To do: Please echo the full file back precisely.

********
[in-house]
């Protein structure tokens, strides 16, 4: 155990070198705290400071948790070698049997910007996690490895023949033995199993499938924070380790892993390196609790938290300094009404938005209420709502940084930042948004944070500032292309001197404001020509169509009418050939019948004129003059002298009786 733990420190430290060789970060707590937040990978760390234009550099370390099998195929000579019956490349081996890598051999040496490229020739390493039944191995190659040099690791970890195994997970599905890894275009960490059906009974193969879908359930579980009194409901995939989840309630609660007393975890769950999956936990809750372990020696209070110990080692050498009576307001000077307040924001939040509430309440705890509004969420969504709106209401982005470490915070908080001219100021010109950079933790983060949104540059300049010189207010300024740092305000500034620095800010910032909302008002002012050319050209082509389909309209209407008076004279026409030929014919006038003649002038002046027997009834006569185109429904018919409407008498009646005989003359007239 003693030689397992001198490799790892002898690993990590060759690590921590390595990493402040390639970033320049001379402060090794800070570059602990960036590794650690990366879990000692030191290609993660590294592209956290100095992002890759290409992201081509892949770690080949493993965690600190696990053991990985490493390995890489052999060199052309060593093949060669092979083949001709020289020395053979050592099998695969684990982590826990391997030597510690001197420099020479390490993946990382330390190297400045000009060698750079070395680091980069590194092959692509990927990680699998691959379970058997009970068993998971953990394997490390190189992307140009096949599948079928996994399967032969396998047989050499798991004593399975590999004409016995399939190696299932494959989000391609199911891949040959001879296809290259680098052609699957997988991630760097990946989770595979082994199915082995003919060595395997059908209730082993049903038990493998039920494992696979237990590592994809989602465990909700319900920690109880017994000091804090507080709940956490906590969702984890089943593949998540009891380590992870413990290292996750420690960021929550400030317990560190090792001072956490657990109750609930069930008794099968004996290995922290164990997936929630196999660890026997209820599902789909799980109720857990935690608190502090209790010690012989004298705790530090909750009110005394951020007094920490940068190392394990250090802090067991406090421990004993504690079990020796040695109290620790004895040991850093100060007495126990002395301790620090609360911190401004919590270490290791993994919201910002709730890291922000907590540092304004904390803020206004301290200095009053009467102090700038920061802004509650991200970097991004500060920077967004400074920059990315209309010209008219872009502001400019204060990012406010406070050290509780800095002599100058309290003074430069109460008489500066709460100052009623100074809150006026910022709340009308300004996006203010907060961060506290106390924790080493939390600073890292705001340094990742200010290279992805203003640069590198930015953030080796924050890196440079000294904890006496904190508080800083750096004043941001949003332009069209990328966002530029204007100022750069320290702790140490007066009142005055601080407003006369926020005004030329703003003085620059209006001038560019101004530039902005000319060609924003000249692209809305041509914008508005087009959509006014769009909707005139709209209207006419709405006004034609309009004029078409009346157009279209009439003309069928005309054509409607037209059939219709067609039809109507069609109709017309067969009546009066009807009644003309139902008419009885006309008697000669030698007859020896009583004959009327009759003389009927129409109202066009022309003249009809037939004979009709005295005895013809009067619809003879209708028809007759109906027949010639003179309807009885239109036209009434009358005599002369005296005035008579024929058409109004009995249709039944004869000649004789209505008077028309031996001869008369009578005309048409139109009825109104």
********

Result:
[in-house]
């Protein structure tokens, strides 16, 4: 155990070198705290400071948790070698049997910007996690490895023949033995199993499938924070380790892993390196609790938290300094009404938005209420709502940084930042948004944070500032292309001197404001020509169509009418050939019948004129003059002298009786 733990420190430290060789970060707590937040990978760390234009550099370390099998195929000579019956490349081996890598051999040496490229020739390493039944191995190659040099690791970890195994997970599905890894275009960490059906009974193969879908359930579980009194409901995939989840309630609660007393975890769950999956936990809750372990020696209070110990080692050498009576307001000077307040924001939040509430309440705890509004969420969504709106209401982005470490915070908080001219100021010109950079933790983060949104540059300049010189207010300024740092305000500034620095800010910032909302008002002012050319050209082509389909309209209407008076004279026409030929014919006038003649002038002046027997009834006569185109429904018919409407008498009646005989003359007239 003693030689397992001198490799790892002898690993990590060759690590921590390595990493402040390639970033320049001379402060090794800070570059602990960036590794650690990366879990000692030191290609993660590294592209956290100095992002890759290409992201081509892949770690080949493993965690600190696990053991990985490493390995890489052999060199052309060593093949060669092979083949001709020289020395053979050592099998695969684990982590826990391997030597510690001197420099020479390490993946990382330390190297400045000009060698750079070395680091980069590194092959692509990927990680699998691959379970058997009970068993998971953990394997490390190189992307140009096949599948079928996994399967032969396998047989050499798991004593399975590999004409016995399939190696299932494959989000391609199911891949040959001879296809290259680098052609699957997988991630760097990946989770595979082994199915082995003919060595395997059908209730082993049903038990493998039920494992696979237990590592994809989602465990909700319900920690109880017994000091804090507080709940956490906590969702984890089943593949998540009891380590992870413990290292996750420690960021929550400030317990560190090792001072956490657990109750609930069930008794099968004996290995922290164990997936929630196999660890026997209820599902789909799980109720857990935690608190502090209790010690012989004298705790530090909750009110005394951020007094920490940068190392394990250090802090067991406090421990004993504690079990020796040695109290620790004895040991850093100060007495126990002395301790620090609360911190401004919590270490290791993994919201910002709730890291922000907590540092304004904390803020206004301290200095009053009467102090700038920061802004509650991200970097991004500060920077967004400074920059990315209309010209008219872009502001400019204060990012406010406070050290509780800095002599100058309290003074430069109460008489500066709460100052009623100074809150006026910022709340009308300004996006203010907060961060506290106390924790080493939390600073890292705001340094990742200010290279992805203003640069590198930015953030080796924050890196440079000294904890006496904190508080800083750096004043941001949003332009069209990328966002530029204007100022750069320290702790140490007066009142005055601080407003006369926020005004030329703003003085620059209006001038560019101004530039902005000319060609924003000249692209809305041509914008508005087009959509006014769009909707005139709209209207006419709405006004034609309009004029078409009346157009279209009439003309069928005309054509409607037209059939219709067609039809109507069609109709017309067969009546009066009807009644003309139902008419009885006309008697000669030698007859020896009583004959009327009759003389009927129409109202066009022309003249009809037939004979009709005295005895013809009067619809003879209708028809007759109906027949010639003179309807009885239109036209009434009358005599002369005296005035008579024929058409109004009995249709039944004869000649004789209505008077028309031996001869008369009578005309048409139109009825109104």